Serious about Games Yet?
It all started in June 2004. This was the very first Games for Change Festival ever, it was held at New York Academy of Sciences in New York City. The goal? To investigate whether or not games could become serious games, ones that could be used for educational purposes and to inspire social change. Unfortunately only forty-two people attended…
However, this year’s Games for Change Festival will prove just how strong this movement has become. It has been projected that more than 800 people have attended in-person and an additional 10,000 people will have attended the event through streaming this past week. The festival also nabbed a great ally in their quest for social good by partnering with the Tribeca Film Festival for this year’s event.
Benjamin Stokes, a co-founder for the event admitted the original small festival was a very intimate and productive one, however is very happy to see how awareness has grown in recent years.
The big movement in support of serious games and their benefits is thanks in part to the increase of social media and different devices that people use to access the internet. Thanks to the iPhone, tablets, and websites like Facebook, more and more people are being exposed to games of all sorts. People who never used to play games are now finding themselves curious to see what all the fuss is about.
Despite starting small, this festival has definitely grown throughout the years. This is evident if for no other reason than the different keynote speakers who have been taking part. For example, Sandra Day O’Connor (retired U.S. Supreme Court Justice) was a keynote speaker. She took part in overseeing the game iCivics (a web-based educational game twhich teaches students about civics). Another notable keynote speaker was Al Gore who mentioned in his speech that “games are the new norm”.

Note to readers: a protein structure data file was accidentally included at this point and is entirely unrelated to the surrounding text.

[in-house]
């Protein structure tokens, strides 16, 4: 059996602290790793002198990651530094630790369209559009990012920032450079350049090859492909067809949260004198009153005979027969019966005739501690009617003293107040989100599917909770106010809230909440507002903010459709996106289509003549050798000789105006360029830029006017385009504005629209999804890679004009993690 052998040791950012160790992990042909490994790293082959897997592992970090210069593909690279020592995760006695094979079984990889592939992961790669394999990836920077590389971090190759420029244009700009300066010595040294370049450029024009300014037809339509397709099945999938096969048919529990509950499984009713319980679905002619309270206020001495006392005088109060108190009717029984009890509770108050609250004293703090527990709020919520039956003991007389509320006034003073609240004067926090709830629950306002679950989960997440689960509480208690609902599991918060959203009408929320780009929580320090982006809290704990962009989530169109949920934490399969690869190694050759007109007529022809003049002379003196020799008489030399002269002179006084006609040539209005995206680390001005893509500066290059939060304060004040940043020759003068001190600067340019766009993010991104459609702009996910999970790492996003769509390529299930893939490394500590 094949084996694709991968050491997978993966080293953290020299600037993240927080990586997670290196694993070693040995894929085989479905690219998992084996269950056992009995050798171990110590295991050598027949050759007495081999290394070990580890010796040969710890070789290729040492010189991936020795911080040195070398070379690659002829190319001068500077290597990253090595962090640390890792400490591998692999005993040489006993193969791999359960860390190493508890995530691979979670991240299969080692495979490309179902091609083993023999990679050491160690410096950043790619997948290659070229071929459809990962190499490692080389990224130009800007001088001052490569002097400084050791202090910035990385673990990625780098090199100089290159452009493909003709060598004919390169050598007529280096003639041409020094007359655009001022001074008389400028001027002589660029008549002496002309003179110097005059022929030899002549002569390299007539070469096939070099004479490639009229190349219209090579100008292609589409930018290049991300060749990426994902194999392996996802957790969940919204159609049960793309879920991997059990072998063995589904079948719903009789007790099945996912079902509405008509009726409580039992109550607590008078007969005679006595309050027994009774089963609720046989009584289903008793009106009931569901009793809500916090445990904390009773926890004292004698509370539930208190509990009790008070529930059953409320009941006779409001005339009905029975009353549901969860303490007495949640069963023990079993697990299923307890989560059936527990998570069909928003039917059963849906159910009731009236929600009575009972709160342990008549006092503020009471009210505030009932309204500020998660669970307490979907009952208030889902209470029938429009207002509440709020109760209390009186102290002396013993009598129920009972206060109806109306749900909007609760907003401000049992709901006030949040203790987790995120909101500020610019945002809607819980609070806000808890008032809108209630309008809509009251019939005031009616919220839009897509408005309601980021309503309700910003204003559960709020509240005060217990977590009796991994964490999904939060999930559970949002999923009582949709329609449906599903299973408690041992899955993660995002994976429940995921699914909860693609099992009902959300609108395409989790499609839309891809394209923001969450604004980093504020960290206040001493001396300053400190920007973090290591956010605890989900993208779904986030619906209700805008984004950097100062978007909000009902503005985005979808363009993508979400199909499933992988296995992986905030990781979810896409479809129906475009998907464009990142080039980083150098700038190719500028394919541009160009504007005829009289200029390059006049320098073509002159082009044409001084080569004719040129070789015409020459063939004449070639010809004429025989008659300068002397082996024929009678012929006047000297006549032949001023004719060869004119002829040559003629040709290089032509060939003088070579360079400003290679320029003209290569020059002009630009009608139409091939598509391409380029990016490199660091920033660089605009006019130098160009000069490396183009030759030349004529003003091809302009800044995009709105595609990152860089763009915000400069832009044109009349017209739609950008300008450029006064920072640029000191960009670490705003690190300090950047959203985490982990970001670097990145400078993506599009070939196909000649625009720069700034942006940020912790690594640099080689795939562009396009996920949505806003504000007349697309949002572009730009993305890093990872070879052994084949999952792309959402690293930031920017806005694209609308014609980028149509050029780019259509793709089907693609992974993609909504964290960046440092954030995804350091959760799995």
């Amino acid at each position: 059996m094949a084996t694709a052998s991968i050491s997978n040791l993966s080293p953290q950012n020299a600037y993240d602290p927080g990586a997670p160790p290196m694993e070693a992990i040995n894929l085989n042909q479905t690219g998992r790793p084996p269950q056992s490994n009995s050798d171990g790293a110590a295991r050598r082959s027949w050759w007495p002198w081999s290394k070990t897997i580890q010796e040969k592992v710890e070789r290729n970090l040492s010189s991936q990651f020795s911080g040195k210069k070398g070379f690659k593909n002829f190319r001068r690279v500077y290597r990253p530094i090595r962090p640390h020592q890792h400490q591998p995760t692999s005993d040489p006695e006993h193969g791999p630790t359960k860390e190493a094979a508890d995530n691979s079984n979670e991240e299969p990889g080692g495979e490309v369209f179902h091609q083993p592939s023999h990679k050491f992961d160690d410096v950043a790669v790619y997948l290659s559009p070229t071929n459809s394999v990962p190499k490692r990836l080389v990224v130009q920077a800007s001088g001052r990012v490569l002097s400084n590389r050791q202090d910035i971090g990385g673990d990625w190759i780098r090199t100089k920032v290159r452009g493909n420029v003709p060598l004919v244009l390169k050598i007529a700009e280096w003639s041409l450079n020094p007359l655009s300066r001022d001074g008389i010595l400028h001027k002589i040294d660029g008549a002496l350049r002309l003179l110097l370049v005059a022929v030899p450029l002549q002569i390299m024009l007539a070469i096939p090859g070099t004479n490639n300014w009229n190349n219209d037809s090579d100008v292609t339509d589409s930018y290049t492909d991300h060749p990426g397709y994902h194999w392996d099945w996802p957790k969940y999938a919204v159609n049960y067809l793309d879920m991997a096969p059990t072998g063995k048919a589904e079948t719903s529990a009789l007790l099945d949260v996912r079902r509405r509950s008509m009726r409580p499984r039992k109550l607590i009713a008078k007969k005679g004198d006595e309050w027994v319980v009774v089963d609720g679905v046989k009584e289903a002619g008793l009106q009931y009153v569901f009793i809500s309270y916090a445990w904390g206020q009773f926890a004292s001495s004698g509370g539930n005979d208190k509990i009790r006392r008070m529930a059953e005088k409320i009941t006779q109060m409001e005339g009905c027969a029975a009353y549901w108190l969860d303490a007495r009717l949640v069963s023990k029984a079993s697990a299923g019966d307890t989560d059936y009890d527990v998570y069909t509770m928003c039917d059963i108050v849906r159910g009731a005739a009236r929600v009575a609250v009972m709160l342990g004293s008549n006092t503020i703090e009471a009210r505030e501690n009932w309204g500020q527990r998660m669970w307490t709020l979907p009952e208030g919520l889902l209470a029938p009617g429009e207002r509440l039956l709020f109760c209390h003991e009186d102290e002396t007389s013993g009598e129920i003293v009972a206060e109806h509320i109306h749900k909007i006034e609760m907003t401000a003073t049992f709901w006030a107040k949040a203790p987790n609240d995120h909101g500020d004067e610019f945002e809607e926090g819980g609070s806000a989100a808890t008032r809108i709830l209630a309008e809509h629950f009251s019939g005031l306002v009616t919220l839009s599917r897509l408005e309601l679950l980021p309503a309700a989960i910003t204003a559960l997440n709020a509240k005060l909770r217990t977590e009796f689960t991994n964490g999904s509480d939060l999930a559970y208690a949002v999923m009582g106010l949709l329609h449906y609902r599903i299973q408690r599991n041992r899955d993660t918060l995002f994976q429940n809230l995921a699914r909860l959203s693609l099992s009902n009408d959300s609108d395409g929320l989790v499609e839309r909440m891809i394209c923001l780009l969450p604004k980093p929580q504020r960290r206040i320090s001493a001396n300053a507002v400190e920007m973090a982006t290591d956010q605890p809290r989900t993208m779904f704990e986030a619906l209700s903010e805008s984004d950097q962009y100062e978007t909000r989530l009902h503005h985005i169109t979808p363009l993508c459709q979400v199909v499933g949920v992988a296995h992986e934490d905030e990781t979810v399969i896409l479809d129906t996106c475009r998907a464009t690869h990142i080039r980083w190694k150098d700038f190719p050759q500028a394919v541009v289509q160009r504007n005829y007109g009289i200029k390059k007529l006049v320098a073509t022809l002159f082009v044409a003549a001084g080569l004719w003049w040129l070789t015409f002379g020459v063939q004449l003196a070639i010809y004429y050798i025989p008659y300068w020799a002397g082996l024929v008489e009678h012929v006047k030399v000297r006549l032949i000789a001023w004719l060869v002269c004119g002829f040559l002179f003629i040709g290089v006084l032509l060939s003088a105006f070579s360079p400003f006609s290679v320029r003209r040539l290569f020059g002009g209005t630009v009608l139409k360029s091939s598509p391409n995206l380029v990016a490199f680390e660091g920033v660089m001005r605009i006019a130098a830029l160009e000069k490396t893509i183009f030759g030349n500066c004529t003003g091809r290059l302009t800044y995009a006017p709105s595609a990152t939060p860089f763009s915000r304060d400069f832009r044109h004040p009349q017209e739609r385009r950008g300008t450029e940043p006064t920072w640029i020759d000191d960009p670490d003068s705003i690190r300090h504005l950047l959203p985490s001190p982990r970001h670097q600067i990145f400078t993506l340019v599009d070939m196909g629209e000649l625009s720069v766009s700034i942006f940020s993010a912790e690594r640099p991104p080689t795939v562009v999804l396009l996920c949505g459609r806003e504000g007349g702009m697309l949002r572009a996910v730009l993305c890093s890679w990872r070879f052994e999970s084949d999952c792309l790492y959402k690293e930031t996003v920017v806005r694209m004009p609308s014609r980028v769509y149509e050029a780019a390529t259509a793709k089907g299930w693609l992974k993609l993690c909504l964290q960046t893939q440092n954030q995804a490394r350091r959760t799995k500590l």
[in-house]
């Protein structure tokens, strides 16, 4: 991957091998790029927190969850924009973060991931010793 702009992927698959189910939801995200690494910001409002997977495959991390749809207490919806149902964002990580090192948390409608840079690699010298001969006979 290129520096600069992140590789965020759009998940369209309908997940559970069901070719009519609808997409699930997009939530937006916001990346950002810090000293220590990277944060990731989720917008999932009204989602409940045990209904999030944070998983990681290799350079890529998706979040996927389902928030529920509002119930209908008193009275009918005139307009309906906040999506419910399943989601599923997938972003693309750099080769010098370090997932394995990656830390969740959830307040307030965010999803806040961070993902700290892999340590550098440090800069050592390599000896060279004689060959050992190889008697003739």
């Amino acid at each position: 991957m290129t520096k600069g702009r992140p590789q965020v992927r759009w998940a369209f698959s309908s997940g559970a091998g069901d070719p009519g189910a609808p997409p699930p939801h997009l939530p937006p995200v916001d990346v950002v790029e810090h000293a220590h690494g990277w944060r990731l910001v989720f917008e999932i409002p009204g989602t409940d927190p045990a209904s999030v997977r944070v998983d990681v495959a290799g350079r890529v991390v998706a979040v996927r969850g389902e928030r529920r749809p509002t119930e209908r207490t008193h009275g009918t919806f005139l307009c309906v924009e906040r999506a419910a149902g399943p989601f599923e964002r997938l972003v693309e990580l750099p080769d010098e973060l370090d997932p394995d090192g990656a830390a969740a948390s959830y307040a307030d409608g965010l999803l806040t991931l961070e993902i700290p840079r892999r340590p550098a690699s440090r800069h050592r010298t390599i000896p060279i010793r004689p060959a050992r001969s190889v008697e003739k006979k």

The shift in society to not only accepting games but embracing them as viable teaching resources shows how far this technology has come since this festival initially started. Web-based games and skill based games have been integrated into many areas of education and businesses. This includes simulated training games and even promoting customer loyalty by using gamification.
Another reason why gaming is growing in popularity is that many of the original gamers are now in their 20s and 30s. They are voting, they are heads of houses, they are raising children. Rather than the idea that games are foolish or a waste of time. There has been more support in favor of games, citing mental stimulation.
Further proof that serious games are being more widely recognized? Electronic Arts has recently partnered with Pearson (an educational publisher), among other companies, to release educational games. One example is an educational version of the very popular SimCity game.
The battle for serious games isn’t over though. Just because more and more people are realizing the usefulness of these games, doesn’t mean that they are be utilized to their full potential. This article claims that only 1 out of every 5 serious or educational games actually end up in the classroom.
Looking to the future we need to not only develop new games and technologies, but also discover ways to make them more accessible to educators and schools. It would be a shame to let such a great resource go to waste.